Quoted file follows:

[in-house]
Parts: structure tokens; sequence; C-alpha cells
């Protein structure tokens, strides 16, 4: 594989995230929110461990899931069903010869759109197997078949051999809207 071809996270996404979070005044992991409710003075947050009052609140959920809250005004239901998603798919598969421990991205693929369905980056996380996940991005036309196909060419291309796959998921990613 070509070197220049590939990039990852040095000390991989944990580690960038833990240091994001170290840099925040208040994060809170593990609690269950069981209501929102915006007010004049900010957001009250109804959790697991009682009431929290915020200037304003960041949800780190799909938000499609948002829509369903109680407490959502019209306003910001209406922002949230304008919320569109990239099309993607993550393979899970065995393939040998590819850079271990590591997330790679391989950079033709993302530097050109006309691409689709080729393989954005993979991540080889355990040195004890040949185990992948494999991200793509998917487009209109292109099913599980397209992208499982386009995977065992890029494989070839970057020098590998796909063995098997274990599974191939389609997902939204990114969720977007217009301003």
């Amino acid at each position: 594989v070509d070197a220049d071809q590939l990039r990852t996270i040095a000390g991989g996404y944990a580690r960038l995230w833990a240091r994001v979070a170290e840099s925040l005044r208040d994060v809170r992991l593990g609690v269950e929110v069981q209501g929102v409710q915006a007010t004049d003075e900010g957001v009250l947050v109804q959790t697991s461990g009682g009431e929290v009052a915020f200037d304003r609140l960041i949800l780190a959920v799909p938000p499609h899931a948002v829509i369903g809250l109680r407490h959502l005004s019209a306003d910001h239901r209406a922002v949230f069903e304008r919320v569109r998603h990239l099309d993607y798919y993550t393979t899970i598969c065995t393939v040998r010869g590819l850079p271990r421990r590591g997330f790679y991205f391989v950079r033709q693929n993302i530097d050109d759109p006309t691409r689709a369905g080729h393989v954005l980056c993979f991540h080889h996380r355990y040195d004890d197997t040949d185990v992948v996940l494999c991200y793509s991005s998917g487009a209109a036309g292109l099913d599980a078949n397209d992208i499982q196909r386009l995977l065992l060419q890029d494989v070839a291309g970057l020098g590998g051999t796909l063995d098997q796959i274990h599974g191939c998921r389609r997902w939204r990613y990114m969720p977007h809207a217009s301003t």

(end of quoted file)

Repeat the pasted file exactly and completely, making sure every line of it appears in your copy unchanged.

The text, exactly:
[in-house]
Parts: structure tokens; sequence; C-alpha cells
């Protein structure tokens, strides 16, 4: 594989995230929110461990899931069903010869759109197997078949051999809207 071809996270996404979070005044992991409710003075947050009052609140959920809250005004239901998603798919598969421990991205693929369905980056996380996940991005036309196909060419291309796959998921990613 070509070197220049590939990039990852040095000390991989944990580690960038833990240091994001170290840099925040208040994060809170593990609690269950069981209501929102915006007010004049900010957001009250109804959790697991009682009431929290915020200037304003960041949800780190799909938000499609948002829509369903109680407490959502019209306003910001209406922002949230304008919320569109990239099309993607993550393979899970065995393939040998590819850079271990590591997330790679391989950079033709993302530097050109006309691409689709080729393989954005993979991540080889355990040195004890040949185990992948494999991200793509998917487009209109292109099913599980397209992208499982386009995977065992890029494989070839970057020098590998796909063995098997274990599974191939389609997902939204990114969720977007217009301003």
């Amino acid at each position: 594989v070509d070197a220049d071809q590939l990039r990852t996270i040095a000390g991989g996404y944990a580690r960038l995230w833990a240091r994001v979070a170290e840099s925040l005044r208040d994060v809170r992991l593990g609690v269950e929110v069981q209501g929102v409710q915006a007010t004049d003075e900010g957001v009250l947050v109804q959790t697991s461990g009682g009431e929290v009052a915020f200037d304003r609140l960041i949800l780190a959920v799909p938000p499609h899931a948002v829509i369903g809250l109680r407490h959502l005004s019209a306003d910001h239901r209406a922002v949230f069903e304008r919320v569109r998603h990239l099309d993607y798919y993550t393979t899970i598969c065995t393939v040998r010869g590819l850079p271990r421990r590591g997330f790679y991205f391989v950079r033709q693929n993302i530097d050109d759109p006309t691409r689709a369905g080729h393989v954005l980056c993979f991540h080889h996380r355990y040195d004890d197997t040949d185990v992948v996940l494999c991200y793509s991005s998917g487009a209109a036309g292109l099913d599980a078949n397209d992208i499982q196909r386009l995977l065992l060419q890029d494989v070839a291309g970057l020098g590998g051999t796909l063995d098997q796959i274990h599974g191939c998921r389609r997902w939204r990613y990114m969720p977007h809207a217009s301003t």